Department of Philosophy
University of Edinburgh
Chirimuuta, M. : ‘Minimal Models and Canonical Neural Computations: The Distinction of Computational Explanation in Neuroscience’, Synthese, 191, pp. 127–53.
Craver, C. F. : Explaining the Brain: Mechanisms and the Mosaic Unity of Neuroscience, Oxford: Oxford University Press.
Craver, C. F. and Kaplan, D. [forthcoming]: ‘Are More Details Better? On the Norms of Completeness for Mechanistic Explanations’, British Journal for the Philosophy of Science.
Fodor, J. : ‘Special Sciences (Or: The Disunity of Science as a Working Hypothesis)’, Synthese, 28, pp. 97–115.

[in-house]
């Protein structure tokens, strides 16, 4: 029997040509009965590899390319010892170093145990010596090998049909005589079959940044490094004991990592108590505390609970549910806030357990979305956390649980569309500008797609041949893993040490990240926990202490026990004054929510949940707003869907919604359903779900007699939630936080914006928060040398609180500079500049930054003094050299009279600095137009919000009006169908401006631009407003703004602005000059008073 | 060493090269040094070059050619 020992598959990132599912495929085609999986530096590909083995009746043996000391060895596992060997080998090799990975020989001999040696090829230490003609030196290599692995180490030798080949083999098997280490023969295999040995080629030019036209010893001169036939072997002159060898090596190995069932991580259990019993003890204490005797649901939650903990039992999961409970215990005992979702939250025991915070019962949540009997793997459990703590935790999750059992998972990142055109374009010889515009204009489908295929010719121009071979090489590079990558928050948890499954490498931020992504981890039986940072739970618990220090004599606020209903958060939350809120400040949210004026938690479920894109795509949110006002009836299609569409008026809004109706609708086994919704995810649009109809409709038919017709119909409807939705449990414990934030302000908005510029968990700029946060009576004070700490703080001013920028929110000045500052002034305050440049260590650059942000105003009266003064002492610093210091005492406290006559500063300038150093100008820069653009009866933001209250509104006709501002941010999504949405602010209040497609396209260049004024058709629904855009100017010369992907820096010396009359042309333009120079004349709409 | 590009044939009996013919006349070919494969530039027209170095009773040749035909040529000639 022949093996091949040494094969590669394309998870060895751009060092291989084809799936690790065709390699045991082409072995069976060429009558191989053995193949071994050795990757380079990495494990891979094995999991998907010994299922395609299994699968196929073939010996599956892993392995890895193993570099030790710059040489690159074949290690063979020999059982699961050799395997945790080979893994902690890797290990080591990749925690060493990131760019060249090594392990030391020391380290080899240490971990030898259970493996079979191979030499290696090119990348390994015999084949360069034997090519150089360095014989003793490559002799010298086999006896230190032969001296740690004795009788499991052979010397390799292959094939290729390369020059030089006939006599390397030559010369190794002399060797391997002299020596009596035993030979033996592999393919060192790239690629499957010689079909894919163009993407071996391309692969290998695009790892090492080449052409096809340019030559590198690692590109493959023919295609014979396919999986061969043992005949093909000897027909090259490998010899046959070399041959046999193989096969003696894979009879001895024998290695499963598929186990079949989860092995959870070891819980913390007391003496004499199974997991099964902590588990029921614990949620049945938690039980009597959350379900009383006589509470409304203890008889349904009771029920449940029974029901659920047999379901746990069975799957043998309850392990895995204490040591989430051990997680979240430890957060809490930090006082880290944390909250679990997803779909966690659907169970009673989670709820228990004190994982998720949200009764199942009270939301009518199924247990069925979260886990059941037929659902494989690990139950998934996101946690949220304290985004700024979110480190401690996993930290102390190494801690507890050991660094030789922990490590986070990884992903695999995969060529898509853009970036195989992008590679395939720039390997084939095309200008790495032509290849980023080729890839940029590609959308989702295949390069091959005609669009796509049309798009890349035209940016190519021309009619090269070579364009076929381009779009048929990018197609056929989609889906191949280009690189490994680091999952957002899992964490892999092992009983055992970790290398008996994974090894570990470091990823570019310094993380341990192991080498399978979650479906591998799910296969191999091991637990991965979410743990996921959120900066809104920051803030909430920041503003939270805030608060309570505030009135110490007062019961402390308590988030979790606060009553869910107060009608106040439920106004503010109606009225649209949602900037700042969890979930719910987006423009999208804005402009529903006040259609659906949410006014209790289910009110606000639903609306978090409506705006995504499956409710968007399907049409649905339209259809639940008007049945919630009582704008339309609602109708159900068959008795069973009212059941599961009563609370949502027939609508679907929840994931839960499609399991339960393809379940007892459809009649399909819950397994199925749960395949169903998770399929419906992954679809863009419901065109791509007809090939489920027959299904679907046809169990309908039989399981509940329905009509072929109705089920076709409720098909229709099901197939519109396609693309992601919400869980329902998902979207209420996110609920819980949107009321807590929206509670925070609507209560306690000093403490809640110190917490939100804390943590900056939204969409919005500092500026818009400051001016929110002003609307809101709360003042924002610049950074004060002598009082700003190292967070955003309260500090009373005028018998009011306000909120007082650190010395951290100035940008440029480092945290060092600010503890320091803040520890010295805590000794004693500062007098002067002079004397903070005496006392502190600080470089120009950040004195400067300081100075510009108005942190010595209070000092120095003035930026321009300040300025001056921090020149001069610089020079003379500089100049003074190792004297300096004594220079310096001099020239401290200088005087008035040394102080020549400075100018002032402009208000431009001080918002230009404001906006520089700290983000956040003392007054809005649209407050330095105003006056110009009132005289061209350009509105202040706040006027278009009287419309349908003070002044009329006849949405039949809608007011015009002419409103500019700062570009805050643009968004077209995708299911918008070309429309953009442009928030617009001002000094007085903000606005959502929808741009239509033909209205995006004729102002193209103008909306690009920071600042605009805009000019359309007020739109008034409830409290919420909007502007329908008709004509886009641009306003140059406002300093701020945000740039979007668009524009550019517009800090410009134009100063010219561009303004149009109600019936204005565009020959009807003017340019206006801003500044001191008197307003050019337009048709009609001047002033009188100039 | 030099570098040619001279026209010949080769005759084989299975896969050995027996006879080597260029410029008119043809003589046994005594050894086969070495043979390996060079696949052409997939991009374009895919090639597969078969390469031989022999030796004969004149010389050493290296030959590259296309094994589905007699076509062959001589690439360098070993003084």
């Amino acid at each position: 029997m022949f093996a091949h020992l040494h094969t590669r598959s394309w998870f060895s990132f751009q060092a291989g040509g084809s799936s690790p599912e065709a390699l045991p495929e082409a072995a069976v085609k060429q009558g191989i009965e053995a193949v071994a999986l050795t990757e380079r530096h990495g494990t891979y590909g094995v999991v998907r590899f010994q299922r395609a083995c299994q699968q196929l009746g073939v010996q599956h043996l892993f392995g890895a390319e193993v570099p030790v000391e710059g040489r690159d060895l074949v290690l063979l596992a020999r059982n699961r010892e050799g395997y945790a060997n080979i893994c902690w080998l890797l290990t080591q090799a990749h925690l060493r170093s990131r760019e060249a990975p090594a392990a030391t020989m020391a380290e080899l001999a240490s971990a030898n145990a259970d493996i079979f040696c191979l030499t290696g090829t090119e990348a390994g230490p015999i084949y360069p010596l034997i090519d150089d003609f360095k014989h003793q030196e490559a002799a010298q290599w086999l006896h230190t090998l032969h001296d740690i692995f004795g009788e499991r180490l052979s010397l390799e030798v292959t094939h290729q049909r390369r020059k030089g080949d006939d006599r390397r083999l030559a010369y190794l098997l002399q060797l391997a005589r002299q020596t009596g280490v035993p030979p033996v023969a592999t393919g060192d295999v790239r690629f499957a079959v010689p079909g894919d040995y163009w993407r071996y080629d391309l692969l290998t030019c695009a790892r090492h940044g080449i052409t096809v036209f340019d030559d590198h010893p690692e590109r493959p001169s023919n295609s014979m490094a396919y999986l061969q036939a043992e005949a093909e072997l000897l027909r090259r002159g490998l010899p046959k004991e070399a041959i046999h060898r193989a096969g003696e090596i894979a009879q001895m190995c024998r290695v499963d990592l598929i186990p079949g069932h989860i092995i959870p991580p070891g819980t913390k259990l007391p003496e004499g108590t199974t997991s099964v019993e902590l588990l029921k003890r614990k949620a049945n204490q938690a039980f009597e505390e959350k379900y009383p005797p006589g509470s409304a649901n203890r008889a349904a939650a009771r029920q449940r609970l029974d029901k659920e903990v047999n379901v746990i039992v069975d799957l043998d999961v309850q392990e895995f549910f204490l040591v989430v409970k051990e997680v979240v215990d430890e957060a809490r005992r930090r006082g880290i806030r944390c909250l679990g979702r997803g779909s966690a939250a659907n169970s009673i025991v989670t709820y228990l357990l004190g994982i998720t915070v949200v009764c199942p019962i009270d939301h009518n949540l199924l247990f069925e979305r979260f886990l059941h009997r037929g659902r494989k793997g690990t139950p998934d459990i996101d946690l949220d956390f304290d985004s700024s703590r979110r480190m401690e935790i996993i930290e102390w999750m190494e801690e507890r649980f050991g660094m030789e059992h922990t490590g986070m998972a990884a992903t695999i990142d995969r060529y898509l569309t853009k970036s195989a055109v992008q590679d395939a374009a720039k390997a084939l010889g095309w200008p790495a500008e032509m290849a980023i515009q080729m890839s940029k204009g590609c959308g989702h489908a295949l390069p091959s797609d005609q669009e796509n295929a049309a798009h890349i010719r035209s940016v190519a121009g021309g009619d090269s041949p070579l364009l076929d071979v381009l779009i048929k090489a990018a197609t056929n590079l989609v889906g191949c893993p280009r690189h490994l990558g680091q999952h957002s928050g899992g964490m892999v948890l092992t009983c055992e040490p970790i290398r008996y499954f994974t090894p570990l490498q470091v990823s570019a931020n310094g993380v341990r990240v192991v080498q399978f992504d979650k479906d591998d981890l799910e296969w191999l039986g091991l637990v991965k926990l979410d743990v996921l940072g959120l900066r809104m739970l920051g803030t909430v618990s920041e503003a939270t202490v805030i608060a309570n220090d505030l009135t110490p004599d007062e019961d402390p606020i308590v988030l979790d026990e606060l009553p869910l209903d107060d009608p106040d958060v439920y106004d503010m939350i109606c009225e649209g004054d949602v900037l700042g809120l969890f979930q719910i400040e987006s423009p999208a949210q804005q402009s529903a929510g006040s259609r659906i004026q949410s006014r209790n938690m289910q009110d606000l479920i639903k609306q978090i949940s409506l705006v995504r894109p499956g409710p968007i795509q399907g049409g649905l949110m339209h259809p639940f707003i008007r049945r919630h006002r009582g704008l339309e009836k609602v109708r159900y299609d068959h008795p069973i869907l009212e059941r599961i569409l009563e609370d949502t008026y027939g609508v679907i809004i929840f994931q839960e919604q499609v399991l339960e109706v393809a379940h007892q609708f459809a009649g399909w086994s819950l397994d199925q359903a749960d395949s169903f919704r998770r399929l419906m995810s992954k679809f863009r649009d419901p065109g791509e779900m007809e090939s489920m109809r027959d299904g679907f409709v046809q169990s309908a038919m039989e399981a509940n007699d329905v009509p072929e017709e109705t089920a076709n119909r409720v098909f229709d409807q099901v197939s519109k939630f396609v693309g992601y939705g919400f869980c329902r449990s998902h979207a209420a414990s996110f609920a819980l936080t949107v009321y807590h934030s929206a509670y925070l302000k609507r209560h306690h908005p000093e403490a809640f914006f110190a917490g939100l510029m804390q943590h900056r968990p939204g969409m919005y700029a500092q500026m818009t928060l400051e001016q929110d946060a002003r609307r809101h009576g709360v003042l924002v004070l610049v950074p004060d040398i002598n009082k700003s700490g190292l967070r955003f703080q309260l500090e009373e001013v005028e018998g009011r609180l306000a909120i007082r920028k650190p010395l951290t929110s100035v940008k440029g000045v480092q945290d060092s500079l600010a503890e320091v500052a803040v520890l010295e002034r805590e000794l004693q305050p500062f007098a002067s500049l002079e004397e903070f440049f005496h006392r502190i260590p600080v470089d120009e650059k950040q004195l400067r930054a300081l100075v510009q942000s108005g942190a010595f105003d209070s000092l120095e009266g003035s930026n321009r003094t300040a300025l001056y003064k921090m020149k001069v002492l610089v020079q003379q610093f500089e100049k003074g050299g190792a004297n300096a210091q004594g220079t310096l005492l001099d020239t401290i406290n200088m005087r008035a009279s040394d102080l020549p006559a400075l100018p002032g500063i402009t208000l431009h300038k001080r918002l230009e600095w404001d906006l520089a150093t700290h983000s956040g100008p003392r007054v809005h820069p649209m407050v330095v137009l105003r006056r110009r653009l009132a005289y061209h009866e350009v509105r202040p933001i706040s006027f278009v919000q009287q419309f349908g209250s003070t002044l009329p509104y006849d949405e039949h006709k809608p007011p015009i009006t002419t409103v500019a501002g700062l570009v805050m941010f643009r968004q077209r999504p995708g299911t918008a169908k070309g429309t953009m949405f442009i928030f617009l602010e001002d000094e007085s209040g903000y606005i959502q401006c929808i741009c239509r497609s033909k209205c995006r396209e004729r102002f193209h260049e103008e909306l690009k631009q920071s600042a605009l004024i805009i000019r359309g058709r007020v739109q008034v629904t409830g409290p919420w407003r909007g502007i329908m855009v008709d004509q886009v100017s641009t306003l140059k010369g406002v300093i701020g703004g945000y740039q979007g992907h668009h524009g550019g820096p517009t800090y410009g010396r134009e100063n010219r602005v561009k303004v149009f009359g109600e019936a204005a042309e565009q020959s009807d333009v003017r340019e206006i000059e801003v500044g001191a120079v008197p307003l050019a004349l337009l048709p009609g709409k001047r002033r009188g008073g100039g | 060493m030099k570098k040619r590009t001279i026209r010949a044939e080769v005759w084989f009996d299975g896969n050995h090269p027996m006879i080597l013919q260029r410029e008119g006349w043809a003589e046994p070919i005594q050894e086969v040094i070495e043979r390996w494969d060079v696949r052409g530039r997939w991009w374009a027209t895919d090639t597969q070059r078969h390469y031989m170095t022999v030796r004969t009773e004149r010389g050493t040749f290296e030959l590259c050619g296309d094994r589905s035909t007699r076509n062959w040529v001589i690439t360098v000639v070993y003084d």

Gibson, J. J. : The Ecological Approach to Visual Perception, Boston, MA: Houghton Mifflin.
Kaplan, D. and Craver, C. F. : ‘The Explanatory Force of Dynamical and Mathematical Models in Neuroscience: A Mechanistic Perspective’, Philosophy of Science, 183, pp. 1–35.
Piccinini, G. : Physical Computation: A Mechanistic Account, Oxford: Oxford University Press.
 With Fodor () presenting the classic defence of the autonomy of psychology and the other special sciences.
 Consider, for example, Craver’s () proposal for a ‘mosaic unity’ in neuroscience, which would allow for integration between levels without rendering them fully reducible.
 See (Craver and Kaplan [forthcoming]) for a recent exploration of this middle ground in terms of the relationship between mechanistic explanation and abstract models.
 Although not entirely novel, as Piccinini presented a version of this proposal in his (, Chapter 6).